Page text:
STERLING HEIGHTS, MI – A small car that averages 100 mpg (2.35 L/100 km), yet is powered by a conventional gasoline engine and can be sold at a profit for less than $10,000?

U.K.-based Lotus Engineering says it has solved that complex equation and is counting on its expertise to pull in additional work for its North American arm. Although it provides some development help to sibling Lotus Cars, 90% of the consultancy’s revenue comes from external customers, officials say.

The 100-mpg car springs out of a project to develop a lightweight Toyota Venza virtual clone for a study initially funded by the International Council on Clean Transportation and undertaken with the California Air Resources Board, U.S. Environmental Protection Agency and National Highway Traffic Safety Admin.

Results of the first phase of the project were released in March 2010. A second phase to evaluate the crashworthiness and cost-effectiveness of the lightweight design is just being completed, with a report expected to be circulated for peer review by CARB and the EPA by early next year.

“This is going to be an absolute game-changer,” Darren Somerset, CEO of Lotus Engineering’s North American operations, tells WardsAuto in a backgrounder at the company’s newly minted engineering center here.

Conclusions drawn by Lotus – that a 38% reduction in vehicle weight can be achieved using available technology and at little additional cost, with no detrimental effect on safety – is likely to generate controversy in an industry known for its reluctance to adopt new materials and manufacturing processes.

The regulatory agencies are expected to use the report as proof auto makers should be able to meet tough carbon-dioxide emissions curbs that would require fleet fuel economy of 54.5 mpg (4.3 L/100 km) for 2025.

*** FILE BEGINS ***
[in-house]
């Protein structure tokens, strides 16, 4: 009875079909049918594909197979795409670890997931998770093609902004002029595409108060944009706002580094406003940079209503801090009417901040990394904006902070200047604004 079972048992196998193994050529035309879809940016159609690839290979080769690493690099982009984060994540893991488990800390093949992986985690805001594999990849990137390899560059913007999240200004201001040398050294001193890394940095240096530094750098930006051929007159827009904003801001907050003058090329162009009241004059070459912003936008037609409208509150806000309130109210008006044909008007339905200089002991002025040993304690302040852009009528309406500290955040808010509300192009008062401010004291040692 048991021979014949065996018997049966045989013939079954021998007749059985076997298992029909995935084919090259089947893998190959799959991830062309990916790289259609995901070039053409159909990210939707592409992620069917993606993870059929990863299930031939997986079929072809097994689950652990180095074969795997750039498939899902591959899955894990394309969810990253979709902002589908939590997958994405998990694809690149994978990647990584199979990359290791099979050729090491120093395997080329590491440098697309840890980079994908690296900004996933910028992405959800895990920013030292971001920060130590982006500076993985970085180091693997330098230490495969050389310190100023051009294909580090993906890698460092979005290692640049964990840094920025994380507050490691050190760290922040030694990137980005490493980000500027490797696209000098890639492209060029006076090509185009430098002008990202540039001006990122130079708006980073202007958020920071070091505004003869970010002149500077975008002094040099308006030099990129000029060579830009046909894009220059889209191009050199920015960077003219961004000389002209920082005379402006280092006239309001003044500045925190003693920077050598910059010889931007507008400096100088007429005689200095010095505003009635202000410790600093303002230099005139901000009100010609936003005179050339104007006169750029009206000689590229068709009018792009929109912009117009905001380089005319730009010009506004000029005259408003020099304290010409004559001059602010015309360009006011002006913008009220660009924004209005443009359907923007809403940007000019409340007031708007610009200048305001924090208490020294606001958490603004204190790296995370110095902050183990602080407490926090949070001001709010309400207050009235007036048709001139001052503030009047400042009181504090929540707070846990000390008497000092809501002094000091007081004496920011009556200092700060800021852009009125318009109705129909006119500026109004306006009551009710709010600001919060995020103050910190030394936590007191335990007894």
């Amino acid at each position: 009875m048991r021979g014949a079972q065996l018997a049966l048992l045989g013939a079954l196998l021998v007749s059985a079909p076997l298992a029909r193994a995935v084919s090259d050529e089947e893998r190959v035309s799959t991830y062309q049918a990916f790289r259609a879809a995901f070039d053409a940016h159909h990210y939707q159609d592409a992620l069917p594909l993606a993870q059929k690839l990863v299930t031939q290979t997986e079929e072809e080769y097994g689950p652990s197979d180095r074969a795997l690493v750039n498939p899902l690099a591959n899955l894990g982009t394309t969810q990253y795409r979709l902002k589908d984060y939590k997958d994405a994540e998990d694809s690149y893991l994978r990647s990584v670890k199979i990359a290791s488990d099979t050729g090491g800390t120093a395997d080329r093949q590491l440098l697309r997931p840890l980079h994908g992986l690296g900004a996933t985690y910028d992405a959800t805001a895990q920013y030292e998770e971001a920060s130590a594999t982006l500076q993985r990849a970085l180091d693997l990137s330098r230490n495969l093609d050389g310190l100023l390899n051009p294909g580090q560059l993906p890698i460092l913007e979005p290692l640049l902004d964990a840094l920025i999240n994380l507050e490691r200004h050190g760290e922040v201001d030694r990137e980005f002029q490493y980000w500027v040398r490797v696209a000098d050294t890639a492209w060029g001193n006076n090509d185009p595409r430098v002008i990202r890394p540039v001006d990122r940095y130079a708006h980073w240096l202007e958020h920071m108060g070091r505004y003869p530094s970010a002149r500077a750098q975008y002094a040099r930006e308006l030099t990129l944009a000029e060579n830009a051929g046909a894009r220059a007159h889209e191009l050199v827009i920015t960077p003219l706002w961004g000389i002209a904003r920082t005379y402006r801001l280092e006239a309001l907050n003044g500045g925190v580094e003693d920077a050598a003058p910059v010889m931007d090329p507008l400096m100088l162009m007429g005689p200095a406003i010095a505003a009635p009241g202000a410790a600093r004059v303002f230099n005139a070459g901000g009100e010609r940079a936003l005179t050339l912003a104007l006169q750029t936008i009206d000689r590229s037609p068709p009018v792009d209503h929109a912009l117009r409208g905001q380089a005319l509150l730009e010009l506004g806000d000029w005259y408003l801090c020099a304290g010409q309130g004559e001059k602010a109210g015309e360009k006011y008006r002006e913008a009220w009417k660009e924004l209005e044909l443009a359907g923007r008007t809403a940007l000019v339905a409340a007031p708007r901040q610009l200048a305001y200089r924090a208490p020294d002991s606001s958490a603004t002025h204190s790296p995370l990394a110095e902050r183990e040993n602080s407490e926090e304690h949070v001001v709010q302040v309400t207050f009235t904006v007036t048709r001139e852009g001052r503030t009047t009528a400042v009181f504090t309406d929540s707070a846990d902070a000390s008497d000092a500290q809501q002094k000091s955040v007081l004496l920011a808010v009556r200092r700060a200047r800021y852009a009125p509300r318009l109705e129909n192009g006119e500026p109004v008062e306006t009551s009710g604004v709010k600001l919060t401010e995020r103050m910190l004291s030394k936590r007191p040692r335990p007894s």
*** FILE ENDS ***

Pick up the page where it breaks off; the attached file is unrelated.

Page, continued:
The 2025 mileage bogey, proposed by the Obama Admin., has come under attack by political opponents and caught the ire of U.S. automobile dealers, who claim the standard would hike vehicle prices as much as $10,000 and put up to 200,000 jobs at risk.

“CARB and the EPA will be using this study to set legislation, ultimately,” Somerset says. “This study will be used to support that (mass reduction) can be done in a cost-effective manner (and) push the OEMs to implement some of the techniques we have developed here into their product-development cycles.”

The project called for development of a vehicle the size of the Venza but with 40% less body mass. No changes in the powertrain were allowed, and the vehicle had to be capable of being manufactured in high volume using technology expected to be available in 2017.

The engineering firm began by optimizing the interior. No weight-saving stone was left unturned, according to Gregory E. Peterson, senior technical specialist, who says replacing the gear selector with virtual push-button transmission controls on the navigation screen saved 6.6 lbs. (3 kg), and another 8.8 lbs. (4 kg) was cut by replacing the Venza’s mechanical parking brake with an electric one.

More weight was shaved by eliminating traditional steel seat-risers and attaching fiberglass seats to the body’s outer rail and center spine instead. There is no conventional instrument panel, eliminating the need for a heavy cross-car beam.

The redesign cut interior weight nearly 220 lbs. (100 kg) and, because of fewer parts, costs fell 4%, Lotus says.

It then went to work on the body and, after analyzing materials for crash performance, ended up with a structure that is 75% aluminum, 12% magnesium (front-end), 8% steel (B-pillars) and 5% composite (floor). Resulting torsional stiffness proved better than that of the BMW X5, considered a world-class benchmark by Lotus engineers.

In all, the number of parts was cut from 400 in the Venza to 170 in the Lotus design, and total weight was reduced 38%. That probably translates into a 24%-30% fuel-economy gain, the firm says, without optimizing the powertrain.

Complete results will be released in coming months, but Peterson says the vehicle scored well in modeling for 35-mph (56-km/h) front-impact tests and side-impact tests, and its roof-crush rating was six times the level needed to meet U.S. standards.

“NHTSA saw these results, and they were very satisfied with how well this car performed,” Peterson says.

Designing future vehicles along these lines would require a sea change in industry thinking, plus some investment, Lotus officials acknowledge. But the firm’s modeling suggests the cost of moving to a hybrid-body structure from steel is digestible.